CBA's finance chief exits to join EOS cryptocurrency

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CBA's finance chief exits to join EOS cryptocurrency

Fifth-largest virtual coin.

Commonwealth Bank CFO Rob Jesudason has left the bank to take an executive role at the company behind the cryptocurrency EOS, which is the fifth largest coin globally.

CBA said in a statement that Jesudason had resigned “to pursue an external role in Hong Kong” and would be “leaving with immediate effect”.

An hour later, it emerged that Jesudason would assume the role of group president and chief operating officer of Block.one, seller of the EOS token and publisher of blockchain software called EOSIO.

Block.one said in a statement of its own that Jesudason would take up the role “later this year following his notice period”.

Jesudason was quoted as saying that “the market’s strong response to Block.one’s approach has resulted in it being one of the fastest growing organisations in the world, and this will inform our operational growth strategies going forward”.

The EOS coin has seen solid performance in recent months. Block.one is said to have raised some US$700 million in the initial coin offering (ICO) of the EOS token.

Jesudason has been at CBA for six-and-a-half years, and previously worked for a plethora of large finance companies including IFS, Credit Suisse, JPMorgan, Barclays, GE Capital and McKinsey.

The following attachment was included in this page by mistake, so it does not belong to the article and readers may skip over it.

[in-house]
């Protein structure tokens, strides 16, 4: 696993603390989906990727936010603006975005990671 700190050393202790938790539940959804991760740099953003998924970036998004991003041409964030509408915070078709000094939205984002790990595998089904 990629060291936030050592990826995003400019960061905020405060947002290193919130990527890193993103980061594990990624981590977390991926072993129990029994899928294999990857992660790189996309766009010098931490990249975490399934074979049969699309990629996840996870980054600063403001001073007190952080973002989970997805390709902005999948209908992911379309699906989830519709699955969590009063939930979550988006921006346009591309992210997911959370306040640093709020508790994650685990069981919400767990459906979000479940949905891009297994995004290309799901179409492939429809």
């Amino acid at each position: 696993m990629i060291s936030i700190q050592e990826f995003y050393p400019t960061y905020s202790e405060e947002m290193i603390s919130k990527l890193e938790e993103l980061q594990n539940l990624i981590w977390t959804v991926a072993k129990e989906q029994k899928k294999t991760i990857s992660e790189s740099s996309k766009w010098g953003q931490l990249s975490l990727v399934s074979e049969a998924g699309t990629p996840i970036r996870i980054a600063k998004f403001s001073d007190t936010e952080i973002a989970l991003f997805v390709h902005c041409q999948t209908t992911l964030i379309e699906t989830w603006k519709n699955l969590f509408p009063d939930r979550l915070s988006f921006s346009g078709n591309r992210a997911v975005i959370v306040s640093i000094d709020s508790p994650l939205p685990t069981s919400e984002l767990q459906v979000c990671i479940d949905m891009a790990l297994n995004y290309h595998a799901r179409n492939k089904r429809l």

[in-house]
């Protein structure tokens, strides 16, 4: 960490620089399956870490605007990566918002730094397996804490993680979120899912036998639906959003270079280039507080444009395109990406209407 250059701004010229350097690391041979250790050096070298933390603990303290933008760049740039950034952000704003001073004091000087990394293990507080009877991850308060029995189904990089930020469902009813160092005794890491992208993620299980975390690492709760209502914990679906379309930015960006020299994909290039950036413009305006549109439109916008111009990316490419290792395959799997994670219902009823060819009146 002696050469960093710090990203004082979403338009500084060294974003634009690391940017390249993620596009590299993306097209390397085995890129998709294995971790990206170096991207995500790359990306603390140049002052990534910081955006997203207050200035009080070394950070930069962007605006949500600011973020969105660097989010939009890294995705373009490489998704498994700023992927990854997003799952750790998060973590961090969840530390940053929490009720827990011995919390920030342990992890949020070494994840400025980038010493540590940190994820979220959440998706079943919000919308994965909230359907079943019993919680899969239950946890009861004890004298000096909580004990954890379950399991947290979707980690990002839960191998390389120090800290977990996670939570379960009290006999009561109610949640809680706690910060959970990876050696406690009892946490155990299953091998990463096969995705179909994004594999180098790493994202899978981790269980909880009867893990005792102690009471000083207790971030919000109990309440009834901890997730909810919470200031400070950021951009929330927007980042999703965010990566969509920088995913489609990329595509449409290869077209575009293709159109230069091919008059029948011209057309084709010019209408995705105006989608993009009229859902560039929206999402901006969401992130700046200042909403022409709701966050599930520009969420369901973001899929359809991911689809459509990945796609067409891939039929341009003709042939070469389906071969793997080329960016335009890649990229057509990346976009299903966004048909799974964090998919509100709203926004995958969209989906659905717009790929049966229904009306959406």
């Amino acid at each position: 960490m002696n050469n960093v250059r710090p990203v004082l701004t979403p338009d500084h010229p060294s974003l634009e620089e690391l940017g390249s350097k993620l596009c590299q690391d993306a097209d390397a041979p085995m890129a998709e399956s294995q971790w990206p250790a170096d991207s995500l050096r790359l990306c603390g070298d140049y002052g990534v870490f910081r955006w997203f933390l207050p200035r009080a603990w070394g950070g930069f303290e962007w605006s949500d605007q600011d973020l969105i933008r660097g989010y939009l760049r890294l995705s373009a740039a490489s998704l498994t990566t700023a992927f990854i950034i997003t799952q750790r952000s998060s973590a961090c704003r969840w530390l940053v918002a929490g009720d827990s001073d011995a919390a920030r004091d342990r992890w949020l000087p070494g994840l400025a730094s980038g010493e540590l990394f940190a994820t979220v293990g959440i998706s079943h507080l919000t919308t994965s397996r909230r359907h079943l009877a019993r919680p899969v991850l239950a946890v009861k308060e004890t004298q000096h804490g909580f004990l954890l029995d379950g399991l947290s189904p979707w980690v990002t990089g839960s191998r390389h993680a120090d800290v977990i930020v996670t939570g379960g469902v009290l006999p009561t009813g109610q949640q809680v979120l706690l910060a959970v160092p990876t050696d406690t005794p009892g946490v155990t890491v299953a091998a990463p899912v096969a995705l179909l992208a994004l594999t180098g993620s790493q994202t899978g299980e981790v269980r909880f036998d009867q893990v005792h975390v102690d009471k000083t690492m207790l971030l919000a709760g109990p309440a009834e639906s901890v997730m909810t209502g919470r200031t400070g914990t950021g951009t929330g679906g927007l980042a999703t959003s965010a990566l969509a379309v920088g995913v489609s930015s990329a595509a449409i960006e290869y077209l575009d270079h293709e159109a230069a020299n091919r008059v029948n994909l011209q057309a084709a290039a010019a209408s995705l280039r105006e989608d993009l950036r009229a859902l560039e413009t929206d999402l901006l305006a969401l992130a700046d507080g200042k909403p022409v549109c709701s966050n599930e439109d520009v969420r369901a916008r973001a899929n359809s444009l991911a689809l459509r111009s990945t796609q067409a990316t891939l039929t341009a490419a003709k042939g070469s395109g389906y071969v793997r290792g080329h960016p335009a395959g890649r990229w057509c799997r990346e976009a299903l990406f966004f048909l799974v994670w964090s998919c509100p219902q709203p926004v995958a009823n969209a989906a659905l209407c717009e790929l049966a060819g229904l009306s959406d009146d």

CBA named Alan Docherty as its acting CFO.

Docherty has been the chief financial officer for CBA’s Institutional Banking and Markets business. He joined the bank in 2003.

CBA’s CEO Matt Comyn said the bank would search both internally and externally for a permanent replacement.

He also said that CBA is “making good progress with the renewal of the bank’s executive team and I expect to provide an update on appointments to my leadership team in the coming weeks”.

CBA has been beset by scandal for much of 2018 due to enormously damaging admissions at the banking royal commission and the fallout from an ongoing fraud case filed by Austrac.

The bank has also suffered a string of technical faults in recent months that have caused customers problems.

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